The Hunger Games, by Suzanne Collins

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“A first-person version of Battle Royale! With a love interest!”

I don’t “do” literature much here: I used to read a ferocious amount, but time and opportunity have waned since I stop commuting by train to work. However, I got a Kindle for my birthday, and that spurred me to finish the first novel I’ve read in a long time. While I enjoyed Hunger, and am keen to see the movie version, I was not blown away by this as much I hoped. It’s certainly a provocative premise. In a dystopian future, the former US has been divided up into districts. To discourage rebellion, each year every district sends two teenagers, selected at random, to the capital. They are placed in a large, multi-terrain arena for a nationally-televised tournament to the death: last one alive wins glory and a life of ease. When her younger sister is selected in their District 12, Katniss Everdeen volunteers to replace her: she has been using her hunting skills to support her family, so feels she has a much better chance of survival. But it’s still one against twenty-three…

As noted above, it has often been compared to Japanese cult classic Battle Royale, even if Collins claims the legend of Theseus as her inspiration. Here, the “reality show” elements are definitely more amped-up, with contestant makeovers, interviews, etc. Once the competition is under way, is when the book is at its strongest. Collins does not soft-pedal things at all, as the field is quickly whittled down through a mix of brutality and subterfuge, and it becomes inescapably addictive, to see what curve is going to be thrown at Katniss next, and how she’ll cope with it. For cope she will, since she’s a resourceful, smart and physically adept heroine, a marvellous counterpoint to many alleged “heroines” offered up to young adults.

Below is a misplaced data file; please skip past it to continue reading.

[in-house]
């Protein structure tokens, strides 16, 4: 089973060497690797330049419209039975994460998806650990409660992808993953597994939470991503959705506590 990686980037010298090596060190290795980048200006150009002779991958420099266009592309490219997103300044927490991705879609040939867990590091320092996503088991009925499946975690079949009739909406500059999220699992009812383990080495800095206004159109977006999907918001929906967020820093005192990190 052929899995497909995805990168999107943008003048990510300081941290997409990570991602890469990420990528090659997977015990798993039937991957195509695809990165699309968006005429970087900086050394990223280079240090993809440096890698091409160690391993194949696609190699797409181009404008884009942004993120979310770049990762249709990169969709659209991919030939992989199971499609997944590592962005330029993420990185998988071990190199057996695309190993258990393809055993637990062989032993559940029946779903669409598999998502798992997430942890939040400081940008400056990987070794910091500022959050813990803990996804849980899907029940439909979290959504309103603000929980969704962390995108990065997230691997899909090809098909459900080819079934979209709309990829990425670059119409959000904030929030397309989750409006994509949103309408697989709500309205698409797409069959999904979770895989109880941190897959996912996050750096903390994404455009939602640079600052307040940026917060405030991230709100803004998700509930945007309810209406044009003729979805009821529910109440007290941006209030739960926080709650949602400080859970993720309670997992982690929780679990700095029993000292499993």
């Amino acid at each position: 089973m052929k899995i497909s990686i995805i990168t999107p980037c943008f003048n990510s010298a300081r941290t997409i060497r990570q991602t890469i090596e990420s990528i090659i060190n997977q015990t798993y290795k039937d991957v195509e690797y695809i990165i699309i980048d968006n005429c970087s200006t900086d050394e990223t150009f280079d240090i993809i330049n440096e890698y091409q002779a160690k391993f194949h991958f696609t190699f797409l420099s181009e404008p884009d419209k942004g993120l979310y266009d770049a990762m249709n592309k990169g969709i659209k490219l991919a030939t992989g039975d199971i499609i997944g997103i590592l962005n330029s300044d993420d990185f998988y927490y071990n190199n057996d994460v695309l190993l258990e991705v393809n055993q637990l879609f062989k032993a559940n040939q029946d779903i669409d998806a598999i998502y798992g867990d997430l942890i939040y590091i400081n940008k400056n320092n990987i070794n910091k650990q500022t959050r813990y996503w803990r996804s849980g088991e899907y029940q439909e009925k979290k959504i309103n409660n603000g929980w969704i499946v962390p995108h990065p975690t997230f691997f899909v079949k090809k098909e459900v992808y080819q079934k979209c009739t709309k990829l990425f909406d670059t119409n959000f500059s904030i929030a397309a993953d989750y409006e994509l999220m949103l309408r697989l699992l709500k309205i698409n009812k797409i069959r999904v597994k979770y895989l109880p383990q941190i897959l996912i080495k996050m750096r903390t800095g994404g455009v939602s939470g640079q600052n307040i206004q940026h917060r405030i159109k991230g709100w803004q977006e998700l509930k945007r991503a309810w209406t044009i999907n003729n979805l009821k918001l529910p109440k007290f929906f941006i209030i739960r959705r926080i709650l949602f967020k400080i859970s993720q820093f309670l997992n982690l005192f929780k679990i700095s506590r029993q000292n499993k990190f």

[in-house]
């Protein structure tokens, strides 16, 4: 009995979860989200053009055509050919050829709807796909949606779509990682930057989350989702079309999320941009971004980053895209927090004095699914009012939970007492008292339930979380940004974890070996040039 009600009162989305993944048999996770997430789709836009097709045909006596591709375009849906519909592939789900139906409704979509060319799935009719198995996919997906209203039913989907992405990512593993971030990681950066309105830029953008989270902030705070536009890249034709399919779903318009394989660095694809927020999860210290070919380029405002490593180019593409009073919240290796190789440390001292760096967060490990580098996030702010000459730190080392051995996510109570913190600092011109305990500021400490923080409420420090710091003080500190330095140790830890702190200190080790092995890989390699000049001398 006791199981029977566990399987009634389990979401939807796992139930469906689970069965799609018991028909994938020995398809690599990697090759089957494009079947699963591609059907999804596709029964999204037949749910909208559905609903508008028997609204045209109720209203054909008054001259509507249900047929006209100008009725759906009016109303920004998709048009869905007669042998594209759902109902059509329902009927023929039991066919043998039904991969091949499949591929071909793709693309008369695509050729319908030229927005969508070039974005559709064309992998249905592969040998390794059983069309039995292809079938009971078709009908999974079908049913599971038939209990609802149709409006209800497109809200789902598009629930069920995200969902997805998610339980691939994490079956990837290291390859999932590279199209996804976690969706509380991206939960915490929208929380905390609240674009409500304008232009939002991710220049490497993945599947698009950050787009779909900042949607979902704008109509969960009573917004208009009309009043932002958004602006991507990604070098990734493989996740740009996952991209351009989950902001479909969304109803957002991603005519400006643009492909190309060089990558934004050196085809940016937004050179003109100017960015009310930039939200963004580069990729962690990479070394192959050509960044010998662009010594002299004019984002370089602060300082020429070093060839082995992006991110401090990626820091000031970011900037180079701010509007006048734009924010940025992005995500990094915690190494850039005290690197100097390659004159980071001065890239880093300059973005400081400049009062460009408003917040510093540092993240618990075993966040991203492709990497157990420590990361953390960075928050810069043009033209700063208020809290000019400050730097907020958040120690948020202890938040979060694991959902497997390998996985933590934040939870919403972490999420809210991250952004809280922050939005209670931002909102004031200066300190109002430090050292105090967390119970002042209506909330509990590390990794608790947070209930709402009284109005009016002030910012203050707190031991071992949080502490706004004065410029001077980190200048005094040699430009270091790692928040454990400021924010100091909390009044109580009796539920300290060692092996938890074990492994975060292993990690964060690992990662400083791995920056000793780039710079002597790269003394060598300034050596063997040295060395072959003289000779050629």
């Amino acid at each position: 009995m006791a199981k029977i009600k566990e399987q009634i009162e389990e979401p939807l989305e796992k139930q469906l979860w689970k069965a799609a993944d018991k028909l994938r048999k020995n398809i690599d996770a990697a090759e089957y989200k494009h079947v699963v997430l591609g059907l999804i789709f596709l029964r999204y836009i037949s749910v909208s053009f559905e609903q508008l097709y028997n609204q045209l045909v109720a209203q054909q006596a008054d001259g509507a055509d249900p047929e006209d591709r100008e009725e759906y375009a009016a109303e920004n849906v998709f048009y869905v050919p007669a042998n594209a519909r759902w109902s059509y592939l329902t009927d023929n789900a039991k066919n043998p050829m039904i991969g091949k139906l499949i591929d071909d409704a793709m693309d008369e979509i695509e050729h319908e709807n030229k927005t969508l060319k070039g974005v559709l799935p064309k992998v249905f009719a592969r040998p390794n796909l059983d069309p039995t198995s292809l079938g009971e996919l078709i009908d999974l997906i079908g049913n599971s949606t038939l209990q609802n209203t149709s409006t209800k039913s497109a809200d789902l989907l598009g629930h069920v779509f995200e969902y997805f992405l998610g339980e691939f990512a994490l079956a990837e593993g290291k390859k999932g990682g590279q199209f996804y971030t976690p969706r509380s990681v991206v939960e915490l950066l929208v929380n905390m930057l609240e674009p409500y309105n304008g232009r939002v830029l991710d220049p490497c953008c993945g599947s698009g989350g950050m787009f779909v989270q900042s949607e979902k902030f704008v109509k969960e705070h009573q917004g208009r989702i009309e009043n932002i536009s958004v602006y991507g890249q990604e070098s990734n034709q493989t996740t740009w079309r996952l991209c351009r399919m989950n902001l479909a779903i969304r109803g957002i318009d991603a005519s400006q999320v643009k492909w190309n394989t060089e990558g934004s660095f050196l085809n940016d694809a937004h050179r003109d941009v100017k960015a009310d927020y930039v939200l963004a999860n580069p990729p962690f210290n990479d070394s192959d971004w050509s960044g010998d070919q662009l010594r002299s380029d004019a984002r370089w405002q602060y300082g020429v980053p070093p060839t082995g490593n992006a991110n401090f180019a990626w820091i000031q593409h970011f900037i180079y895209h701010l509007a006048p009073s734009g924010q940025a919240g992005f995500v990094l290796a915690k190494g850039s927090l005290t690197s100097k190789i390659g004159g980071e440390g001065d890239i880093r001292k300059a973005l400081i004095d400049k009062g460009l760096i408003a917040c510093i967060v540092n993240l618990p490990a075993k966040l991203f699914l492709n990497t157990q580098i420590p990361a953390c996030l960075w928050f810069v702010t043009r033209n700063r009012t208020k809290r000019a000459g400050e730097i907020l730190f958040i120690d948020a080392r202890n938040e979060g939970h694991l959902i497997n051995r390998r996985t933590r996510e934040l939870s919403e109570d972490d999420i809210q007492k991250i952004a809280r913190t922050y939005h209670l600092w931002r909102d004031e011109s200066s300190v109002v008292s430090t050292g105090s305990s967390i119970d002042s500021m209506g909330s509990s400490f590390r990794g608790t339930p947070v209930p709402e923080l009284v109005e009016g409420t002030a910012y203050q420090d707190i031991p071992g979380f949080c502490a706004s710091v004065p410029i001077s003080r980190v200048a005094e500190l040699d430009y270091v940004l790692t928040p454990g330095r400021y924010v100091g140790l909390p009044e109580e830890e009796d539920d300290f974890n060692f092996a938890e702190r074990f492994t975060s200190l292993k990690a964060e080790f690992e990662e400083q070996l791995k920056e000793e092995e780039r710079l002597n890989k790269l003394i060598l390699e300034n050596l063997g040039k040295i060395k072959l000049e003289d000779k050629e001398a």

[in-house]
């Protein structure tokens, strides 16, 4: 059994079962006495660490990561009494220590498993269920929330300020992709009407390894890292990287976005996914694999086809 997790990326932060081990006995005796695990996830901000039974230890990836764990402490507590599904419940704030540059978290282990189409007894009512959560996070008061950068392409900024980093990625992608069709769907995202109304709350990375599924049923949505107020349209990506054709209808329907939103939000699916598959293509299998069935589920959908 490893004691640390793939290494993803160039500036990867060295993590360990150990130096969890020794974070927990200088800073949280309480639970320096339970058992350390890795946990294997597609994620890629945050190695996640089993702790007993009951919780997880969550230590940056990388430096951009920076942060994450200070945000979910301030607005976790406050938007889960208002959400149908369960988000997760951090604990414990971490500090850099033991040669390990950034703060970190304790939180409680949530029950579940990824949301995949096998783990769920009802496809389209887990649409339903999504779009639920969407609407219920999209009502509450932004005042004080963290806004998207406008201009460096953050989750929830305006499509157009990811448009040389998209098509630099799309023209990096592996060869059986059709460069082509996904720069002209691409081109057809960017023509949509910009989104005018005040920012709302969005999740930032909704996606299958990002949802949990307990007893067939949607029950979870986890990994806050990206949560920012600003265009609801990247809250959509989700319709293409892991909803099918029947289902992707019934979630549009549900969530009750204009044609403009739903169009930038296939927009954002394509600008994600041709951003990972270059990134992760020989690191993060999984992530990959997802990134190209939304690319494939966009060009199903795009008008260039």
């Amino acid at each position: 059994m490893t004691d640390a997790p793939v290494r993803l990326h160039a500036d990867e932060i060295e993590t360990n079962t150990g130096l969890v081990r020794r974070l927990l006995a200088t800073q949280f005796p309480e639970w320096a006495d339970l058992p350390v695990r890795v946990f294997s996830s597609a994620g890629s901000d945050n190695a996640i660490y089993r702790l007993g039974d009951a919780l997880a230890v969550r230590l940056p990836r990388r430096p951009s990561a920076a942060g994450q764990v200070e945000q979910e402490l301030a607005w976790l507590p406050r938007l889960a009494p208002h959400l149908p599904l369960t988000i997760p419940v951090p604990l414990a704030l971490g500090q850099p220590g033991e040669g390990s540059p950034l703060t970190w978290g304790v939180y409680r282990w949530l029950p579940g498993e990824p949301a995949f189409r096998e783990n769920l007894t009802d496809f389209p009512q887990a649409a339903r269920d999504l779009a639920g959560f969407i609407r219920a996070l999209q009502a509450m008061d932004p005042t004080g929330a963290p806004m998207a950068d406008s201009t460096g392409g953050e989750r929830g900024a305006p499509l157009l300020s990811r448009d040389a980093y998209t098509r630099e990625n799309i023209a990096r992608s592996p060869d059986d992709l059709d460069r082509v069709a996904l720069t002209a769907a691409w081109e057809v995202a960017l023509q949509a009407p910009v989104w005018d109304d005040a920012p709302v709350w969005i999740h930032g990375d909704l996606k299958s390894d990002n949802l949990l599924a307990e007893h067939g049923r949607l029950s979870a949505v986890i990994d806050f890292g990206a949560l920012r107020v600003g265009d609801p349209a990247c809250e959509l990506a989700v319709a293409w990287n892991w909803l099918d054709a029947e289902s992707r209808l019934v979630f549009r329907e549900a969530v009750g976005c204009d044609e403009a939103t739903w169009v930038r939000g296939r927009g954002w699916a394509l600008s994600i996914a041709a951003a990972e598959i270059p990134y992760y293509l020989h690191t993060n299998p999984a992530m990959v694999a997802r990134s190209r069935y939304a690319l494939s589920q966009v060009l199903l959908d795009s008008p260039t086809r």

Unfortunately, there’s also the obligatory love triangle, with Team Gale [the hunting partner Katniss leaves behind] and Team Peeta [the baker’s son chosen as the other District 12 tribute]. How can she choose between them? For the early part of the book, this doesn’t intrude too much, but it eventually becomes the elephant in the corner, overshadowing all else. The pacing also blows: the finale should be the climax of the games, as the last few contestants battle it out, with a brief coda thereafter. But, instead, Collins ramps up the teen angst, and the novel peters out into an uncertain conclusion, ending not with a bang, but a whimper. I really hope I’m not in for more of the same in part two.

Author: Suzanne Collins
Publisher: Scholastic

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